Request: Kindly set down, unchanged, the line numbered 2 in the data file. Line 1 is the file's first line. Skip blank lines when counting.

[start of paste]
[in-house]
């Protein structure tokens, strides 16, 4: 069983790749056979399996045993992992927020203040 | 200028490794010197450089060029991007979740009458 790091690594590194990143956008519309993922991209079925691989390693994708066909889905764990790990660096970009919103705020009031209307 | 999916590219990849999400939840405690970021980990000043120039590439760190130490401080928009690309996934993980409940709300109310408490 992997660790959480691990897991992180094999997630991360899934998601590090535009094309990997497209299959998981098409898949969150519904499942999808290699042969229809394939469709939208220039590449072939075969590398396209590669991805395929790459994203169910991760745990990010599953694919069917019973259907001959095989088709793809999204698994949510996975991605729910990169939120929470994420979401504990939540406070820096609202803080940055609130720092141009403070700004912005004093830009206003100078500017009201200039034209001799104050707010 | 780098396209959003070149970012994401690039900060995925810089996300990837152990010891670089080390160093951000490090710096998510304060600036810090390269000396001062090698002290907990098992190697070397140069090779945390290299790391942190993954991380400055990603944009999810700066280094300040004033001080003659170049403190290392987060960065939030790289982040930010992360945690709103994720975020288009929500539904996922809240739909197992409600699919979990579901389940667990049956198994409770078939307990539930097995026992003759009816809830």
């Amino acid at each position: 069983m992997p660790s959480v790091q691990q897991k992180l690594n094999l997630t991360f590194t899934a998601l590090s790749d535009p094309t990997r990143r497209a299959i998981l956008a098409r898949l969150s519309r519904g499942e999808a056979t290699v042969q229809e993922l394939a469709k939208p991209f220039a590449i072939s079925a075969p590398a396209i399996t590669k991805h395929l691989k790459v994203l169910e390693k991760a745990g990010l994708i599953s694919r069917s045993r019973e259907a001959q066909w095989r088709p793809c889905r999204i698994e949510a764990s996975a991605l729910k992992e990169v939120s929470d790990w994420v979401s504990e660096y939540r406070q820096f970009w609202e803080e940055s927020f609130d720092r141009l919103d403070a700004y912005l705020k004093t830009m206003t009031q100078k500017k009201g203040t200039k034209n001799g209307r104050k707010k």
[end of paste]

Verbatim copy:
């Protein structure tokens, strides 16, 4: 069983790749056979399996045993992992927020203040 | 200028490794010197450089060029991007979740009458 790091690594590194990143956008519309993922991209079925691989390693994708066909889905764990790990660096970009919103705020009031209307 | 999916590219990849999400939840405690970021980990000043120039590439760190130490401080928009690309996934993980409940709300109310408490 992997660790959480691990897991992180094999997630991360899934998601590090535009094309990997497209299959998981098409898949969150519904499942999808290699042969229809394939469709939208220039590449072939075969590398396209590669991805395929790459994203169910991760745990990010599953694919069917019973259907001959095989088709793809999204698994949510996975991605729910990169939120929470994420979401504990939540406070820096609202803080940055609130720092141009403070700004912005004093830009206003100078500017009201200039034209001799104050707010 | 780098396209959003070149970012994401690039900060995925810089996300990837152990010891670089080390160093951000490090710096998510304060600036810090390269000396001062090698002290907990098992190697070397140069090779945390290299790391942190993954991380400055990603944009999810700066280094300040004033001080003659170049403190290392987060960065939030790289982040930010992360945690709103994720975020288009929500539904996922809240739909197992409600699919979990579901389940667990049956198994409770078939307990539930097995026992003759009816809830």